What is a Fuel Tax Bond?

A fuel tax bond serves as a financial guarantee, ensuring that fuel sellers or manufacturers fulfill their obligation to pay taxes and fees to the state government. This type of bond is not limited to sellers alone; it may also be mandatory for fuel suppliers, importers, exporters, distributors, blenders, convenience stores, and other entities dealing with various fuel types.

Fuel tax bonds come in numerous types. Varying state to state, you may see these bonds referenced differently with each type having specific requirements. Common types of fuel tax bonds include motor vehicle fuel tax bond, mileage & fuel tax bond, motor fuel distributor bond, motor fuel supplier bond, and IFTA (International Fuel Tax Agreement) bond. These bonds cater to specific aspects of fuel-related businesses.

Guaranteeing Tax Compliance

The primary purpose of a fuel tax bond is to guarantee that the principal – the business or individual obtaining the bond – will fulfill all tax obligations, including penalties, interest, and associated costs stipulated by state statutes. These statutes outline the circumstances under which a fuel tax bond becomes necessary and specify its duration.

When is a Fuel Tax Bond Necessary?

State requirements vary regarding the duration of the bond's necessity. Some states mandate it for a specific number of years, while others stipulate that the bond must be maintained throughout the entire duration of the license holder's business operations. Understanding the specific regulations outlined in the state statute is crucial for compliance.

Adverse Selection and Late Payments

In certain situations, a fuel tax bond may be necessitated due to late tax payments, resulting in what is known as adverse selection against the surety. In this case, Merchants would not be a market for the bond.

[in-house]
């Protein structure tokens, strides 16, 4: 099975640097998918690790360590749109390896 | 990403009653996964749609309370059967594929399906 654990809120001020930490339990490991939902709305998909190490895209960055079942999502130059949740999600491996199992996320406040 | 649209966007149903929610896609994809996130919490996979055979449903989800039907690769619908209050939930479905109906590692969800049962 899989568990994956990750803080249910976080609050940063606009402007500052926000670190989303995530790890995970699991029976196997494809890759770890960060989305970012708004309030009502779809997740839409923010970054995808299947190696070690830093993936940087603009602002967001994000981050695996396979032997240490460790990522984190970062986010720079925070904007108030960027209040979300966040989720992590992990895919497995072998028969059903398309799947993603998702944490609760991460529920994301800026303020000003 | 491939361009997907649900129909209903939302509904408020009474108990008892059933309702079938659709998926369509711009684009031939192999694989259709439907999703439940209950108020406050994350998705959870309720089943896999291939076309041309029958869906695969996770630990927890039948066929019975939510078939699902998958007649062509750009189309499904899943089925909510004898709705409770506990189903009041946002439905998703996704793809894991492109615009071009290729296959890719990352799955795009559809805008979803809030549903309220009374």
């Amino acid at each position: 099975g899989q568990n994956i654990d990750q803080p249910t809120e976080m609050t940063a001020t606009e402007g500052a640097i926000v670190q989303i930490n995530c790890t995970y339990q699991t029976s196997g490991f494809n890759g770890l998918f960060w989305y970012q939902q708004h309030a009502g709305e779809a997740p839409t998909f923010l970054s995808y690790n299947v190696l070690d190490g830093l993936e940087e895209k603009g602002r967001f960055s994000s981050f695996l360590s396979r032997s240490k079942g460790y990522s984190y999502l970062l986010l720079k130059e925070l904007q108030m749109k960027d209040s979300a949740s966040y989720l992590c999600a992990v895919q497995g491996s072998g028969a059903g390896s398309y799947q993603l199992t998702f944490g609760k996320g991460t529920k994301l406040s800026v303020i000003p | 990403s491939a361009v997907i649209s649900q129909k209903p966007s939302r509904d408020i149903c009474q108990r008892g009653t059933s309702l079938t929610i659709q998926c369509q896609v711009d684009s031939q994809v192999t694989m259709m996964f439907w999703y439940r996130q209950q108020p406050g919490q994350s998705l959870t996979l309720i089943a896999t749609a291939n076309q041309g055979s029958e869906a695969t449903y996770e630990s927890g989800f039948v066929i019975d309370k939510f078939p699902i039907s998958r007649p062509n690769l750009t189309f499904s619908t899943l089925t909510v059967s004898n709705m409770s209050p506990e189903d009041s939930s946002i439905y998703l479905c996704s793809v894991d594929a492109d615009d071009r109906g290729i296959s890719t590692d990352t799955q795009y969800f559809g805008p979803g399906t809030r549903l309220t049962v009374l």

How Does Merchants Underwrite These Bonds?

Underwriting for fuel tax bonds varies based on the bond amount and bond form specific language. For smaller bond amounts, underwriting may only consist of a clean personal credit report. Larger amounts will require business and personal financial statements.

How do I get a Surety Bond?

Surety bonds are issued by Merchants Bonding Company (Mutual) through insurance agents. Contact your local insurance agent or use our Find an Agent tool. They will guide you through the process, informing you of what documents and information are needed by the surety (Merchants Bonding Company (Mutual)) to underwrite your bond.

What is a Surety Bond?

A surety bond is a three-party agreement that ensures the fulfillment of a commitment or contract. For instance, the surety (Merchants Bonding Company (Mutual)) may provide a surety bond to a construction company (the principal) which is required by the state (the obligee), ensuring the construction company will perform the duties as outlined in the contract. In bonding the construction company, Merchants assumes the risk should the company default or not fulfill their contract. A surety bond is different from traditional insurance in that the principal is obligated to pay back the surety company on any claims paid out.

All information provided is subject to change.